Authors: Spyros Makridakis, Ellen Bonnell, Simon Clarke, Robert Fildes, Mike Gilliland, Jim Hoover, and Len Tashman

Foresight: The International Journal of Applied Forecasting, Fall 2020 issue

The purpose of this paper is to provide a realistic assessment of the potential benefits to business organizations that derive from applying systematic forecasting methods, particularly with respect to operational and tactical forecasting problems. Our overall goal is to improve the usage of forecasting in organizations— UFO—while incentivizing the adoption of systematic forecasting in organizations that now employ only ad hoc methods.

We define systematic forecasting as the use of appropriate quantitative methods when suitable data are available, while allowing for judgmental inputs and adjustments that are supported by a documented and defensible rationale. Where little or no data are available, such as with new products, our definition encompasses structured management judgment including use of intention surveys, decision aids, Delphi procedures, and others.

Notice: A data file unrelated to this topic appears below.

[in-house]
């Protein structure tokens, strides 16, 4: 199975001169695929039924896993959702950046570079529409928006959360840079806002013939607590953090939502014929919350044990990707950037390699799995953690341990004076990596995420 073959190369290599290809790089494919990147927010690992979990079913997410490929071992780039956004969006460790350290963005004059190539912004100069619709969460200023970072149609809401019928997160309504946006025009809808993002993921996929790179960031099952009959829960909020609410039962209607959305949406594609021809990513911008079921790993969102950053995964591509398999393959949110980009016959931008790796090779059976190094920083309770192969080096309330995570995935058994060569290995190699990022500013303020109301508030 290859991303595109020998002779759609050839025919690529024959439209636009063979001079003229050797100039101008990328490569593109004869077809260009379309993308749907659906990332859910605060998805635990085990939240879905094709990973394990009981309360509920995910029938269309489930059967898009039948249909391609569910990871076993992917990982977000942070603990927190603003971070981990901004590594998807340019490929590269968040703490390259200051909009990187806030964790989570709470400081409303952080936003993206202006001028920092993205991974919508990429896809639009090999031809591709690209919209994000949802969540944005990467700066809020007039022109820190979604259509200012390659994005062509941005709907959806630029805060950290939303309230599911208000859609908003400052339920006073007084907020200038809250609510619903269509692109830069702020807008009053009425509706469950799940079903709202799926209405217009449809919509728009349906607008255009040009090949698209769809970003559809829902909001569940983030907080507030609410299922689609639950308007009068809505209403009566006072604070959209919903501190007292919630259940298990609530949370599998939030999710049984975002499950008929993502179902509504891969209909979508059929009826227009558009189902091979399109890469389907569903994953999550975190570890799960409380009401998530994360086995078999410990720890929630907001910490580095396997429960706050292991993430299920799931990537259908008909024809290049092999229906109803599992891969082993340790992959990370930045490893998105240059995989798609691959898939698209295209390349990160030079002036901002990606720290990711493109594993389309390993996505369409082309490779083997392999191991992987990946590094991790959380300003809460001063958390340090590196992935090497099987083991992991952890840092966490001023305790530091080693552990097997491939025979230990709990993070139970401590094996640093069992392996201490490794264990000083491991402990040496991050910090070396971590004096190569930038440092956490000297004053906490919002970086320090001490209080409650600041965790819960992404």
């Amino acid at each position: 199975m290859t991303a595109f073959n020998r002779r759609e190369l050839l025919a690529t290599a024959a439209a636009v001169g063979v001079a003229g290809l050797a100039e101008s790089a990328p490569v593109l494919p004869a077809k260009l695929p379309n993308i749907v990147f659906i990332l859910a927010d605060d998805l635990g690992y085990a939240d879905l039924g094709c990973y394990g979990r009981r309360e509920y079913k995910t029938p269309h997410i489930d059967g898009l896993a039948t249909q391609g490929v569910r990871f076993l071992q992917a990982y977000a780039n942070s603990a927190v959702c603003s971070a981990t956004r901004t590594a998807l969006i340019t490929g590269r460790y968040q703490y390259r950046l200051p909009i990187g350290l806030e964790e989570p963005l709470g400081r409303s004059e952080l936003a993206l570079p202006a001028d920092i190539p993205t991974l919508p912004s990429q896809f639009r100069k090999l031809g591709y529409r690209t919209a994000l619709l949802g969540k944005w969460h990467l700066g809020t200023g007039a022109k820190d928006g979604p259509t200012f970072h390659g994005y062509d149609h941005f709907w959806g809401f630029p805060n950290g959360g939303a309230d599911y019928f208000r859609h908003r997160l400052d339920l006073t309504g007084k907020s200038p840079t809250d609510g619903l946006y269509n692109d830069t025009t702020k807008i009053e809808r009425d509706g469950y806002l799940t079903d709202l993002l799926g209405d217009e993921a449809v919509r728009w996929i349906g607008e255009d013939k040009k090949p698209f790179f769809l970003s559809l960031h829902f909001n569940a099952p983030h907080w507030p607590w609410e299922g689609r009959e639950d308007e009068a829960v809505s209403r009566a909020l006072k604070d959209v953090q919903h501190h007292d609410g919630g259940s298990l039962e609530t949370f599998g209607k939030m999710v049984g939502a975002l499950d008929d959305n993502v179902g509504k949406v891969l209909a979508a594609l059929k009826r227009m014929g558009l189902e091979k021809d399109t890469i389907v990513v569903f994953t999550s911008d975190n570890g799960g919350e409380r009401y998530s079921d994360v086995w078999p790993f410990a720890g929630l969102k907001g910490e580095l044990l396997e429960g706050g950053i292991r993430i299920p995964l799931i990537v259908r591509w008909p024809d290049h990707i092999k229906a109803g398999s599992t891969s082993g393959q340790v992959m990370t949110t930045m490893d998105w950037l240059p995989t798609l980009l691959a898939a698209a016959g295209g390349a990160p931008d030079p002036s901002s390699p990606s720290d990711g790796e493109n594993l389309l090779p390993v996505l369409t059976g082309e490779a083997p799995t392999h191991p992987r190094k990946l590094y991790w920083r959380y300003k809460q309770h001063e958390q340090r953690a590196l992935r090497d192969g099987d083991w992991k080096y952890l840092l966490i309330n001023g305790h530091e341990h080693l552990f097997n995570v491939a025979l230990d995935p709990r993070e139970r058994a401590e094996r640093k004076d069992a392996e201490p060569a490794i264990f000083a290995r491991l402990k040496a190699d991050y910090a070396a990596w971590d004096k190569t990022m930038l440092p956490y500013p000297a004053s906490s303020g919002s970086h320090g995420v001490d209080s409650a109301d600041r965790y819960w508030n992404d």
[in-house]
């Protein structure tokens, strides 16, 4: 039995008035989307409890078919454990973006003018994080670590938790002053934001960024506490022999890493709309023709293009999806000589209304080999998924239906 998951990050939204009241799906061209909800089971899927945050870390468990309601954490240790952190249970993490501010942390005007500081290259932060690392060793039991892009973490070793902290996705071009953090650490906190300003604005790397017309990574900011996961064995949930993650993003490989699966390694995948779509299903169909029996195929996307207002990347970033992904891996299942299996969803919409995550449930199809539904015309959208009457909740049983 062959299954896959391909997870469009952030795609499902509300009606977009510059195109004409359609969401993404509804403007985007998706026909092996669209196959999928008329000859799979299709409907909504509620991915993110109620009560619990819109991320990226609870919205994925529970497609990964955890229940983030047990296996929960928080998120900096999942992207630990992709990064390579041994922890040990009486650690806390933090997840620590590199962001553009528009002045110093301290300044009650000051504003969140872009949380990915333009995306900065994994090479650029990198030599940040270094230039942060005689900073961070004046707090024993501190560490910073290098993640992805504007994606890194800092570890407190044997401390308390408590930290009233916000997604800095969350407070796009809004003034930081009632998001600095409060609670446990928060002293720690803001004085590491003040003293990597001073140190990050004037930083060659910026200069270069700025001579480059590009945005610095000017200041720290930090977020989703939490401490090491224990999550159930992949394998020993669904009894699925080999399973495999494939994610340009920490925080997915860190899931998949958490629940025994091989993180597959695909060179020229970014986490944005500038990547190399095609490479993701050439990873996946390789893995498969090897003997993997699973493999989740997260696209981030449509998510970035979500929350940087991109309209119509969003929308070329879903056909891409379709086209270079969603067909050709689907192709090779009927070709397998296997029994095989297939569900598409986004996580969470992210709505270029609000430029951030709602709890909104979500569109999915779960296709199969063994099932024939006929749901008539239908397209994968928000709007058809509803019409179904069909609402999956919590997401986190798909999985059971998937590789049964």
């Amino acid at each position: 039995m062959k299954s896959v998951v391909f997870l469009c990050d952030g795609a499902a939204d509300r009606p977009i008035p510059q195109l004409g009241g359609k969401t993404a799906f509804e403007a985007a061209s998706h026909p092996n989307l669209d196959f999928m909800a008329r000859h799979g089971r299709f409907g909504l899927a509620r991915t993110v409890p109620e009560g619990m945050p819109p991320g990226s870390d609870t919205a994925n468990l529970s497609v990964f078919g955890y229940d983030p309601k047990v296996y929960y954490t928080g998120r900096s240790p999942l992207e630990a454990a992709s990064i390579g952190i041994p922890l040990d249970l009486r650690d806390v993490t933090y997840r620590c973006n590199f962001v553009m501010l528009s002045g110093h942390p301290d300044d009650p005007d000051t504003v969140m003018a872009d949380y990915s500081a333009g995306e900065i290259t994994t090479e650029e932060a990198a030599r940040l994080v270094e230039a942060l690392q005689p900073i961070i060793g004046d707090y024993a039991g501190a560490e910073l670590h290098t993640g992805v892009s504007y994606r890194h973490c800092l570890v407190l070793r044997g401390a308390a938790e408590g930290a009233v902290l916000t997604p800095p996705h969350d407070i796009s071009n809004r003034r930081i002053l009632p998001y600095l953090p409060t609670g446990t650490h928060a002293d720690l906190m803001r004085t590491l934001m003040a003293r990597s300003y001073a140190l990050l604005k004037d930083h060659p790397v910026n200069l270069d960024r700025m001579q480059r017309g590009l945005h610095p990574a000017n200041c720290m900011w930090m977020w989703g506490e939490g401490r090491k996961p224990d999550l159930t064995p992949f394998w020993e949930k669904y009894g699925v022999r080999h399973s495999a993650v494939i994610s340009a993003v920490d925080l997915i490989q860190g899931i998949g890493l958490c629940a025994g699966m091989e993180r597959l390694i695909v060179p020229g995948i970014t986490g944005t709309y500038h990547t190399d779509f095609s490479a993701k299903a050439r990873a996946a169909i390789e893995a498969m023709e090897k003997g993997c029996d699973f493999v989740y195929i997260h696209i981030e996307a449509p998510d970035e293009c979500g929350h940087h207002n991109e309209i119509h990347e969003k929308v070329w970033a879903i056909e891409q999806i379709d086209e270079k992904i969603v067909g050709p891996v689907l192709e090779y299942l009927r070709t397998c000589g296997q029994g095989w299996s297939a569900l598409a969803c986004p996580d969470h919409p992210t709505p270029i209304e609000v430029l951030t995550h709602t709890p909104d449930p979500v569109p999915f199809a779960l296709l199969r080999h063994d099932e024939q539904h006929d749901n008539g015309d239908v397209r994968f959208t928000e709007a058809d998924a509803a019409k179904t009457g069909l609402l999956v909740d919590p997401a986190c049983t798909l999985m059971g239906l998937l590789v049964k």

The genesis of the UFO project lies in a series of discussions within a group of practitioners and academics about the challenges facing the forecasting field and the need to learn why many organizations do not exploit what have grown to be remarkable advances in forecasting knowledge and technology.

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